Thursday, 9 July 2015

Setting resolutions or finding solutions?

Posted by Dr Joanne-Marie Cairns, Fuse Post-Doctoral Research Associate at Durham University

So it’s National Childhood Obesity week and yet again we are surrounded by plenty of public health campaigns promoting us to lead healthier lives – be more physically active, join the gym, lose weight, eat and cook more healthily as well as problematic media rhetoric such as ‘beat the bulge’ and de-moralising and stigmatising imagery typically of overweight or obese children on scales or eating junk food. How is this helpful? This will only serve to further exacerbate the situation rather than help to bring about effective and sustainable solutions to not only help those who wish to become more active and lose weight but promote healthier population health more widely.

I am heartened to hear that Head of NHS England, Simon Stevens, has called for a national conversation to be held and a joined-up approach which has started to think about regulating food and drink companies. In my opinion this is long overdue. We may have a degree of individual ‘choice’ but how much choice do we really have when we are surrounded by (and in some places bombarded with) advertisements, local take away shops, overly-priced fresh nutritious food compared to the tempting ‘bogof’ (buy one get one free) offers which typically tempts us into getting double the amount of unhealthy snacks, often at a fraction of the price it would cost to get healthier options?

I came across this image as I was searching through websites related to National Childhood Obesity week on http://www.noaw.org.uk/about/ with reference to National Obesity week earlier on this year.


While I am sympathetic to this message which encourages us to make these positive changes I am also sceptical about the effectiveness of doing these alone. Repeatedly research studies have shown that educational and behavioural interventions have limited and short-term effectiveness, so why do we continue to focus on the individual rather than looking at the environment within which the individual is placed?


So I urge you, instead of making yet another individualised ‘resolution’ this coming New Year (which will come around before you know it!) to lose weight or exercise more, why don’t we collectively put our efforts together by standing up and protesting about the lack of resources or opportunities within our localities to be able to lead healthier lives and be more physically active? For example, if you have children in schools ask yourself (or better yet ask the school directly) the question: what is the school doing to not only promote healthier food and physical activity but to actually enable this to happen by creating school environments that support children to do this? Or what are supermarkets doing to help us to afford to buy fresh and nutritious food and drink that isn’t going to cost a fortune? Or write to your local MP to ask the government to recognise the wider issues that can prevent even those of us with the best of intentions from eating more healthily and increasing our exercise. Childhood obesity is not the responsibility of the child/family, since ‘responsibility’ infers that we have ‘control’ over something. It is rather a societal consequence, and therefore society should bear the responsibility for finding a solution.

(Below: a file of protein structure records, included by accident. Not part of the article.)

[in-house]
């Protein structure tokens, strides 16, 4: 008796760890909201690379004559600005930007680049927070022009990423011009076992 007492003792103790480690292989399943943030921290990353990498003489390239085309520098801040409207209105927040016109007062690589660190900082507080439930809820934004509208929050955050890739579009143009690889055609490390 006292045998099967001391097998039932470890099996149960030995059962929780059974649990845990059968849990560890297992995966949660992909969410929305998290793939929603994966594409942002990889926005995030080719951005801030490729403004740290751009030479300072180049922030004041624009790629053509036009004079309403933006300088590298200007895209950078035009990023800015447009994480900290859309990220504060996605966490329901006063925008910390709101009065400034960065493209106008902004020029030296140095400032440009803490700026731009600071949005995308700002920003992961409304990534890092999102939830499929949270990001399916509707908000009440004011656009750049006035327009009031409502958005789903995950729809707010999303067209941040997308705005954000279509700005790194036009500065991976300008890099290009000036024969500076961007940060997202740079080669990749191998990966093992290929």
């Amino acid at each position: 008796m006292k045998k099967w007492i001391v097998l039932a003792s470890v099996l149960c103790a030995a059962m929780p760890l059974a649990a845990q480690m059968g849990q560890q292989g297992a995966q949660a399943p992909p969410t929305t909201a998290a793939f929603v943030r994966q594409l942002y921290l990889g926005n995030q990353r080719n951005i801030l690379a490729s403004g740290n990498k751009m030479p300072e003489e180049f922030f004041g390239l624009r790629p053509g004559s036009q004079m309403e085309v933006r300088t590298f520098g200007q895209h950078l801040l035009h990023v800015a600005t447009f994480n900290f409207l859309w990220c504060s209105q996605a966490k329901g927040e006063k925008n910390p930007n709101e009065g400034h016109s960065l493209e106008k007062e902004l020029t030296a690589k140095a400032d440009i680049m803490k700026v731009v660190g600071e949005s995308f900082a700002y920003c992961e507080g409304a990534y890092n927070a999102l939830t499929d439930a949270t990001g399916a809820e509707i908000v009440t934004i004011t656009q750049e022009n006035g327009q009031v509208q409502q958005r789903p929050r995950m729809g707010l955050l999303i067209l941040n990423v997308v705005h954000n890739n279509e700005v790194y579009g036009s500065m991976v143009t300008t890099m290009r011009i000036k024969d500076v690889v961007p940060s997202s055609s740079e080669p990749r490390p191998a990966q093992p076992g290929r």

Jo Cairns and Professor Clare Bambra have produced a Fuse brief entitled: What is the most effective way to reduce inequalities in childhood obesity?

Thursday, 2 July 2015

Collaborative research: agreeing to disagree?

Posted by Peter van der Graaf

Fuse sponsored a parallel session at the Faculty of Public Health conference last week in Gateshead, chaired by Professor John Ashton CBE, President, UK Faculty of Public Health. The session focused on the challenges and opportunities of collaborative research between academics, health practitioners and decision makers.

The four papers presented in the session outlined different challenges in collaborative research: Alyson Learmonth, reviewing Health and Wellbeing Strategies in the North East, highlighted the diversity in priorities between different areas, making it difficult to focus and combine resources across local authorities.

Silvia Scalabrini showed that, in spite of dedicated health economic support from academics to local public health teams in prioritising their investment and resources, the use of these formal tools was met with resistance by elected members who put a higher value on other sources of information, such as stories from residents.

I highlighted limits to collaborative working through a mismatch in timescales, funding and interests. For example, academics showing limited enthusiasm for applied research due to a lack of incentives within their institution, which put a higher value on high quality publications and research council funding.

Fuse Director Professor Ashley Adamson talked about the challenges in setting up data sharing agreements with different local authorities to access National Child Measurement Programme (NCMP) data, in spite of positive support and demand for the research from local government.